William Douglas: Field Photographs
In William Douglas’ field photographs he investigates deprecation of imagery through repurposing and rethinking the once dominant medium of black and white 35mm photography. Making large-scale prints from 35mm negatives, William removes the images from their original context and places emphasis on the flaws within the medium. Distorted by size, the images lose the visual quality and accessibility they are originally meant to hold. The subjects photographed become foreign and distanced, though they are familiar and recognizable imagery. Touching on issues such as myth within the historical context of 35mm black and white photography, William is interested in bringing subjectivity to recognizable photographic imagery to change the meaning and perception of things we call familiar.
Will Douglas is an internationally exhibited artist who was born in Charleston, South Carolina. He lived in Puerto Rico as a child, briefly resided in the Outer Banks of North Carolina, was raised in Virginia and currently lives in Florida. Douglas studied at Virginia Commonwealth University where he received a BFA in Photography and Filmmaking. In 2011 he was a recipient of a VMFA fellowship. Since then has been included in various important exhibitions including Skyway Contemporary at The Tampa Museum of Art, The Hollywood Biennale, Art Through the Lens at Yeiser Art, amongst many more. In 2015 he was in Peripheral Vision at Candela in Richmond, was included in the Review Santa Fe 100, The 6th Annual Contemporary Photography Exhibition at the Philadelphia Photo Arts Center, and awarded emerging talent in lenculture’s top 50. He is currently pursuing his MFA in Studio Arts at the University of South Florida where he is a graduate fellow.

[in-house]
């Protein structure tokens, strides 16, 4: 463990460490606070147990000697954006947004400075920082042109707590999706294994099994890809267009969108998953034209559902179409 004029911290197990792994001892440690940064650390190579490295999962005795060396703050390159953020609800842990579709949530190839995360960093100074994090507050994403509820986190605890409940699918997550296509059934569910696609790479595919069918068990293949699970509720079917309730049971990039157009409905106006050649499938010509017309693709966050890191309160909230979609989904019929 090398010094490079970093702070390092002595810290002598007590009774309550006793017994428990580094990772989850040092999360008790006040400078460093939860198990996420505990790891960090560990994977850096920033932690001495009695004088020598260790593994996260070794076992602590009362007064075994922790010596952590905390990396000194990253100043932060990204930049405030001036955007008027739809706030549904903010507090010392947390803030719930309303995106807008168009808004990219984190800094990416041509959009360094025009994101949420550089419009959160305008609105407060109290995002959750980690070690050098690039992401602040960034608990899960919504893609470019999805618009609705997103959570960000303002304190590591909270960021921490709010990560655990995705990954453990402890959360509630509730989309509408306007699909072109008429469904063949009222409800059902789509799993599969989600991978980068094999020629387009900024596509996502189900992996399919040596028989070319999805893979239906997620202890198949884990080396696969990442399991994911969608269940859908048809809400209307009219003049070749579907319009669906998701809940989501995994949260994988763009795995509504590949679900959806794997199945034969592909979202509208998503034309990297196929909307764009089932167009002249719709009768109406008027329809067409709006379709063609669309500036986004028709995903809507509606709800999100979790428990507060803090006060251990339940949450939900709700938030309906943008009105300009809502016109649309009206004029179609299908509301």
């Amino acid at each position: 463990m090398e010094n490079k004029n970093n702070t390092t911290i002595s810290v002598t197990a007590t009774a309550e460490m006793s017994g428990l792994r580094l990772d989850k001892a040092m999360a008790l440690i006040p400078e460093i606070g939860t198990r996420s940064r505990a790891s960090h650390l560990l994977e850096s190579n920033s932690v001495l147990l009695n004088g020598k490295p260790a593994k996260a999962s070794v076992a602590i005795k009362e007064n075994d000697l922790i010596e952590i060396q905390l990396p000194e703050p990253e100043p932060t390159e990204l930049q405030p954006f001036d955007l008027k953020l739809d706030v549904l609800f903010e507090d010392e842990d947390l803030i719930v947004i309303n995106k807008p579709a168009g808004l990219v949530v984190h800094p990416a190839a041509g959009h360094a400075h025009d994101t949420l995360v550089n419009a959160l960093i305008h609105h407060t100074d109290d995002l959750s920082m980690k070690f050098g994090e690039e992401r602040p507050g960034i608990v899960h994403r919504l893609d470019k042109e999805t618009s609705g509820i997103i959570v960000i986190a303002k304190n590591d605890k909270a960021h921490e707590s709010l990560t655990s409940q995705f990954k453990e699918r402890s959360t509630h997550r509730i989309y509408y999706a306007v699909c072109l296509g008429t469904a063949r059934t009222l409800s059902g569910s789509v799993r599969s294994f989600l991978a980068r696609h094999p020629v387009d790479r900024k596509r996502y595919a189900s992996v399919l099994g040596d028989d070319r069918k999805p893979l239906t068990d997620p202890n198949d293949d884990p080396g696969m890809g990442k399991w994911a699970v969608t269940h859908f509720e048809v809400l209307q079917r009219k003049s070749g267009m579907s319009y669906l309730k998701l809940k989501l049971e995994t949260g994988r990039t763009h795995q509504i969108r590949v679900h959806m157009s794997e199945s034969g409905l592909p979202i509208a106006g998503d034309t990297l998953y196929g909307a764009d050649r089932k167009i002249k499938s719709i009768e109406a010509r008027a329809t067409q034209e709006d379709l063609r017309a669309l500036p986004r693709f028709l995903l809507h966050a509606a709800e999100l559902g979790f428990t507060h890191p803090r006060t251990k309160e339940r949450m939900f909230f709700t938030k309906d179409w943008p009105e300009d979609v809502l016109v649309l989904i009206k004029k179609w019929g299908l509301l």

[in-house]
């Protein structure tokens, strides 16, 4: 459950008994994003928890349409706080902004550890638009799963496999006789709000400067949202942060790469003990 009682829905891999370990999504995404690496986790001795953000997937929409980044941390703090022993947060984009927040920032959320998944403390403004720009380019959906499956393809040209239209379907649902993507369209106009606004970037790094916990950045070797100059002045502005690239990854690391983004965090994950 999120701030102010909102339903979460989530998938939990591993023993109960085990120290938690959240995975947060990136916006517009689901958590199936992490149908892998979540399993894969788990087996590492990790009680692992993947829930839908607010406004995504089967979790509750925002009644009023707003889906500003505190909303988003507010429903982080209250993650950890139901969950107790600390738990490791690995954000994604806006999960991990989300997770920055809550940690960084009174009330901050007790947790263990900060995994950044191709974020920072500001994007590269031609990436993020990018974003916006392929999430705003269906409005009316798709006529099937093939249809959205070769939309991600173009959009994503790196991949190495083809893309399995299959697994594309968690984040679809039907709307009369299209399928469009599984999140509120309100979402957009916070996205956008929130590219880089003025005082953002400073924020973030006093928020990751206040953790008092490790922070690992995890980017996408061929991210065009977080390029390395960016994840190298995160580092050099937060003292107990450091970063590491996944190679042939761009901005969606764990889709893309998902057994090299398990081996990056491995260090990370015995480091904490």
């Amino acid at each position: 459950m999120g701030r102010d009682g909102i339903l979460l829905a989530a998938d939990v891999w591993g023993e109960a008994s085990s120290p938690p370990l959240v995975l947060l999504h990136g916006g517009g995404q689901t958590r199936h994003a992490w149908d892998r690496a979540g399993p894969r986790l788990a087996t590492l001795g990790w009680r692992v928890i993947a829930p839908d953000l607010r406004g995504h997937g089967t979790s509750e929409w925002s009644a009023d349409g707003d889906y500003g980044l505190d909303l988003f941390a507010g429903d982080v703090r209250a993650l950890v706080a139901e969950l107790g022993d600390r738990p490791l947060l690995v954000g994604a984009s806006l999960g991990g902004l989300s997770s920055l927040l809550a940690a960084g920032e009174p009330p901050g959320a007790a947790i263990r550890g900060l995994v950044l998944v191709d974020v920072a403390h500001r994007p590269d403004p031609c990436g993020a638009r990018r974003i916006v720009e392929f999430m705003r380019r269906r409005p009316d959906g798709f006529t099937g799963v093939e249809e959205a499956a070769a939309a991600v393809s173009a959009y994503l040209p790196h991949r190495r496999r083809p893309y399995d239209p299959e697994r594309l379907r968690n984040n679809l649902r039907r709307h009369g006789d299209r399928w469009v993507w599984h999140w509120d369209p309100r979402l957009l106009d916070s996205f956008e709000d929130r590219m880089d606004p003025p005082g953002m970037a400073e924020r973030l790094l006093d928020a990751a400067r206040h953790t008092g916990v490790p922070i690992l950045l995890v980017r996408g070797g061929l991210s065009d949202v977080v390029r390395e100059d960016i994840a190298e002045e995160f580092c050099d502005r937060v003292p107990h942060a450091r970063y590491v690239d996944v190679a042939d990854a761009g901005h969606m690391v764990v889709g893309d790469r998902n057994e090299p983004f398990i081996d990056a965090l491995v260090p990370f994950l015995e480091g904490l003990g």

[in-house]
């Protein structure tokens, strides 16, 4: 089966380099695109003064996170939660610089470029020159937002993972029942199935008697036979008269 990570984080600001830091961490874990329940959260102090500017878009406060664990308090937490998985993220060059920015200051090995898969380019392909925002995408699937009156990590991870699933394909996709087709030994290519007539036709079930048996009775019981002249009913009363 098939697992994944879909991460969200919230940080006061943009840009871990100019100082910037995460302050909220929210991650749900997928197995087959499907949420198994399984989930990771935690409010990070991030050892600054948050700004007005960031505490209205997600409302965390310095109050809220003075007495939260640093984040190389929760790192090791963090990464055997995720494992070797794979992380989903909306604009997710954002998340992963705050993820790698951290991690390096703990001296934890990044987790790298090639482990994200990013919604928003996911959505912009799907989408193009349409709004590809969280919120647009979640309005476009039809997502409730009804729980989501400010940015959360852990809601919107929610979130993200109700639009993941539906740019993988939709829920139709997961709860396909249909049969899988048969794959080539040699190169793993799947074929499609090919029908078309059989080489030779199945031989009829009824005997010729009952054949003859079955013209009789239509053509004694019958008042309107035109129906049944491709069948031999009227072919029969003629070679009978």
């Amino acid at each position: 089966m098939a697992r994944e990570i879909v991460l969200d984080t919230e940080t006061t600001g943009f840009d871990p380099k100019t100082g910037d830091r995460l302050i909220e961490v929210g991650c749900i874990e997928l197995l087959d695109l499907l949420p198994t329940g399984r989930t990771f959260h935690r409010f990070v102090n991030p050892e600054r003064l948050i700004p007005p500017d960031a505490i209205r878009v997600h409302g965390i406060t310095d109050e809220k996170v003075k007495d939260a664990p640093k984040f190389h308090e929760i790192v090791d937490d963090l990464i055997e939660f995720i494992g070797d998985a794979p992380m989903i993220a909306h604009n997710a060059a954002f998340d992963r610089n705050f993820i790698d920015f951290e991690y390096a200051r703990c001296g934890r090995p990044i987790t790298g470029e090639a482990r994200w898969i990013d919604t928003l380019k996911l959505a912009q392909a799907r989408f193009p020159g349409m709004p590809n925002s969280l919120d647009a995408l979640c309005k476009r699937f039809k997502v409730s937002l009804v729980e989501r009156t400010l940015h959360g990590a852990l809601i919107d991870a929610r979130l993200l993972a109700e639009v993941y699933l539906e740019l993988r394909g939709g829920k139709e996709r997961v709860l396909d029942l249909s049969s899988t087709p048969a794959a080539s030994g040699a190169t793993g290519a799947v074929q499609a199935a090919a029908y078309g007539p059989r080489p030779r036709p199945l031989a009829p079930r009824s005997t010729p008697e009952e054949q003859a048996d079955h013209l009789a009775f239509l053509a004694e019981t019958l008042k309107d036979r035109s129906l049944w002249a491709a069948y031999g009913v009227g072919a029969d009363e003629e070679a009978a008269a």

In field photographs, I use 35mm film to comment on image expectations. I use this photographic medium and blow it up to scales reserved for large format photography, drawing attention to the loss of fidelity and sharpness of an image. I intentionally expose the grain and softness as I enlarge my images to a scale beyond the traditionally conservative scale reserved for this size of negative. I manipulate images and text, I appropriate photographs, blow them up 10 times their native size to make the viewer seem small but also expose myself-the photographer-as a fraud, a phony a wannabe field photographer. All of the aforementioned formal choices are somewhat grotesque and irreverent to the craft of traditional black and white photography and the authenticity or “myth” this type of photography still carries. By embracing the degradation or flaws of 35mm film I intend to reveal the 35mm format as fabricated historically and culturally constructed, within a particular tradition of photographic image-making stripping it of its “natural image of reality.” I am drawn towards, making images that seem familiar or that reference every other image that has been taken of a subject, but through my own subjective lens I hope to render the familiar strange again. I want my images to evoke the sense that you have seen them before but somehow everything has changed; like seeing an ex-lover from whom you have moved on.
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